The government’s abuse of land rights and indigenous minorities were among the top concerns raised Tuesday by non-governmental groups at a workshop in Phnom Penh on Cambodia’s progress toward achieving a long list of U.N. human rights recommendations.
As part of the U.N. Human Rights Council’s Universal Periodic Review process for all member states, Cambodia accepted all 91 recommendations the U.N. made in 2009. Covering everything from children to land, the recommendations hue toward the very vague. They urge the government to “tackle the roots” of gender inequality, for example, and “ensure” that trade unions get to operate freely.
Cambodia is due to submit its first report on its progress toward achieving those recommendations in October, before appearing before the council in Geneva in early 2014.
Non-governmental groups, from formal NGOs to communities of ethnic minorities, have until late June to put together their own report for the U.N. on the government’s progress and met Tuesday to get the process started. It is also their chance to suggest new recommendations.
For its part, Cambodia’s Human Rights Committee, charged with leading the government through the U.N. review process, claims it has achieved all but 10 of the 91 recommendations and was in the process of addressing the rest.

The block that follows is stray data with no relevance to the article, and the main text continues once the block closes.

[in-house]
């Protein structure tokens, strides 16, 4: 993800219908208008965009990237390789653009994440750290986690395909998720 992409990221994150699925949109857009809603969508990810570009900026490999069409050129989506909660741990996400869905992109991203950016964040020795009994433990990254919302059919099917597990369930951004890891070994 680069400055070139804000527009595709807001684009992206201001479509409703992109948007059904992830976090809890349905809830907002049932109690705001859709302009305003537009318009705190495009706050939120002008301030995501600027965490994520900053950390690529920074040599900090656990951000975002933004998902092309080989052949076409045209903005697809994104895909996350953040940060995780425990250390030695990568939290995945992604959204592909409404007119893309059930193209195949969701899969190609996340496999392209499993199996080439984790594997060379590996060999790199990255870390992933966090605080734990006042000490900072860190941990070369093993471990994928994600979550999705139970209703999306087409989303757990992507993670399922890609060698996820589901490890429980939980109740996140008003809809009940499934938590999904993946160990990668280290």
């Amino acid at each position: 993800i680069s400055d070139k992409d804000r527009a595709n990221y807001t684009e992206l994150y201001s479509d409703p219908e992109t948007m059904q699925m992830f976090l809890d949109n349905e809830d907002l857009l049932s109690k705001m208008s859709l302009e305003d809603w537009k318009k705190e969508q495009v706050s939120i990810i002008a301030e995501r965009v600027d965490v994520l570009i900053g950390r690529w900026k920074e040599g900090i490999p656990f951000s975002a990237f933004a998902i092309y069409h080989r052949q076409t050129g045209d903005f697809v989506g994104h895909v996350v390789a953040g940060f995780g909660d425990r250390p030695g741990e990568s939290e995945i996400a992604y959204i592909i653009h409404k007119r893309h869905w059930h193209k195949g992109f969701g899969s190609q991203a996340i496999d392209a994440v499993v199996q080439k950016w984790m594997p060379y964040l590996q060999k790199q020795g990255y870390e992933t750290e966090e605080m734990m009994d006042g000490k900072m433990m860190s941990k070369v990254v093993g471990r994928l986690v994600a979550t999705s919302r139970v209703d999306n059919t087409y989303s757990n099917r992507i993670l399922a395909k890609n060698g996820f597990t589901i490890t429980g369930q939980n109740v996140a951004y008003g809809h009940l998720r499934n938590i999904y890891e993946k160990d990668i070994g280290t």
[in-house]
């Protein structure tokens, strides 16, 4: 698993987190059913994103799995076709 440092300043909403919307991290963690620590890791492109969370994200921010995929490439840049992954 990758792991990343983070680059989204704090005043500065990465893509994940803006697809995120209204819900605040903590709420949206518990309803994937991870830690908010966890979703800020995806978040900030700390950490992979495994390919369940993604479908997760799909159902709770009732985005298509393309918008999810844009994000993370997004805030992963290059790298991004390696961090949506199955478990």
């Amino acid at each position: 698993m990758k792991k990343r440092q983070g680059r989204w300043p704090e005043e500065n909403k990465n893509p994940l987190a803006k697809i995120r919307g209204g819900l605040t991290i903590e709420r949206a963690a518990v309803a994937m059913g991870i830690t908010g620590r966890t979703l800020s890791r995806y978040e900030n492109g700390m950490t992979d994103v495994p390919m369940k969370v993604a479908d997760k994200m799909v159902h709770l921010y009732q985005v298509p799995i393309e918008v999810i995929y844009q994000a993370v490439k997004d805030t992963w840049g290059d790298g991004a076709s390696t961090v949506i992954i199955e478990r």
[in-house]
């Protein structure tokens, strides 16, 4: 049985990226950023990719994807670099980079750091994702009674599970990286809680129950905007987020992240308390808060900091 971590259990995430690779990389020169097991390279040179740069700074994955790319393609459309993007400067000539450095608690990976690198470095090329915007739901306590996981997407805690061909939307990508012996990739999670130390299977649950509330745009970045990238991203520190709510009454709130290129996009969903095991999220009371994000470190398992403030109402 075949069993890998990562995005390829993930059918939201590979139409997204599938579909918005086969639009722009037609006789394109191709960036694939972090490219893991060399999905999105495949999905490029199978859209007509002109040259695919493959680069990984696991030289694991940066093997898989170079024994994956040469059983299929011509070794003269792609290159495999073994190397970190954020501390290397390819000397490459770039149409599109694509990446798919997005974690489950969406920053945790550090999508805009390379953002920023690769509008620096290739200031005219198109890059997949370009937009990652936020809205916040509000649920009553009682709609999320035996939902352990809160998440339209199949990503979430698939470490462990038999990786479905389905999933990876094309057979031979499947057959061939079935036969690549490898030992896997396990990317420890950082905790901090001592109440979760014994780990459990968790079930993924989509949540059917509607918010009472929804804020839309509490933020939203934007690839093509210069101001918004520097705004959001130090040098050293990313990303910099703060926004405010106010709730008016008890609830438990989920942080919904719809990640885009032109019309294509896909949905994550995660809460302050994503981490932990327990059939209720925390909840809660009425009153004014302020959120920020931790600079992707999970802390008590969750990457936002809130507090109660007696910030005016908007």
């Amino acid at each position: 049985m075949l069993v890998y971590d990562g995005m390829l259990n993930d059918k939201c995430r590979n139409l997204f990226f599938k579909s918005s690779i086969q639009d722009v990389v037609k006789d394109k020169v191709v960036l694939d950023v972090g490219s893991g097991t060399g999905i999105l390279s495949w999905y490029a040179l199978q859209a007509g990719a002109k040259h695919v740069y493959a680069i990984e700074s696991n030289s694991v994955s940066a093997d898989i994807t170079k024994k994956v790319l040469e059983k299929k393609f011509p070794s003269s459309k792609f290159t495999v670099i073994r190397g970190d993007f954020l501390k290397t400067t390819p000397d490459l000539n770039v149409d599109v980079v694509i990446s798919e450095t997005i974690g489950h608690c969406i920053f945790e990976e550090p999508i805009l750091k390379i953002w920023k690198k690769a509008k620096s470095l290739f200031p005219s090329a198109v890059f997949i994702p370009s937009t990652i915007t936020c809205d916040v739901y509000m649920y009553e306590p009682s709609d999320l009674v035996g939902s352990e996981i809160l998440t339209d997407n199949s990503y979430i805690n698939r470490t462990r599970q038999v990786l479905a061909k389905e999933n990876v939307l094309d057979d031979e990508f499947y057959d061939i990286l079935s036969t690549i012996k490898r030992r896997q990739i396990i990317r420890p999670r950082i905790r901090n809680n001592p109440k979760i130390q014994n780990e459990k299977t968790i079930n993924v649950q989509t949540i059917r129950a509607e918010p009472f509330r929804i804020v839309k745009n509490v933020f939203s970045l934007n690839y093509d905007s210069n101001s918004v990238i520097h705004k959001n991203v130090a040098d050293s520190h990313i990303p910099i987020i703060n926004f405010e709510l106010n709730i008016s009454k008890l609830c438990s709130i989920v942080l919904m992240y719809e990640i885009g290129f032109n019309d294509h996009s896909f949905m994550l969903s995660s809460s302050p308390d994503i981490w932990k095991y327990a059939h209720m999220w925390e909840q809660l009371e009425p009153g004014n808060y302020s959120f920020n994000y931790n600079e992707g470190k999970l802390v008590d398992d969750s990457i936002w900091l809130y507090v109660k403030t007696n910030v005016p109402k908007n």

Ven Samin, an ethnic Suoy from Kompong Speu province, wanted the recommendations to call for more protection of minorities.
“I want them to take account our problems,” said Ms. Samin, who accused the nationwide land-titling project being led by Prime Minister Hun Sen of pressuring her community into giving up much of its ancestral lands.
Kha Sros, an ethnic Kuoy from Stung Treng province, accused the government of largely ignoring the interests of minorities.
“When it comes to development, they [authorities] don’t let the indigenous give their ideas,” she said. “They look down on us. They think we are indigenous and illiterate.”
Neil Weinstein, a consultant to the East West Management Institute, cast some doubt on the government’s rosy progress report. “Many of the concerns raised in 2009 still exist today,” he said at the workshop.
“For example, if you look at the recommendations, they talk about ensuring the freedom of expression and freedom of the press, particularly for human rights defenders and journalists. It talks about establishing a dialogue between the government and civil society to address land grabbing and evictions. And it talks about working to ensure an impartial judiciary.”
Rights groups say the government remains far from success on these.
Nou Sthapatia, a member of the government’s Human Rights Committee who attended the workshop, welcomed feedback from non-government groups.
“Sometimes the government cannot see the other points, I can accept that, so civil society has to raise that,” he said. “If you report [to us], we take that into consideration.”
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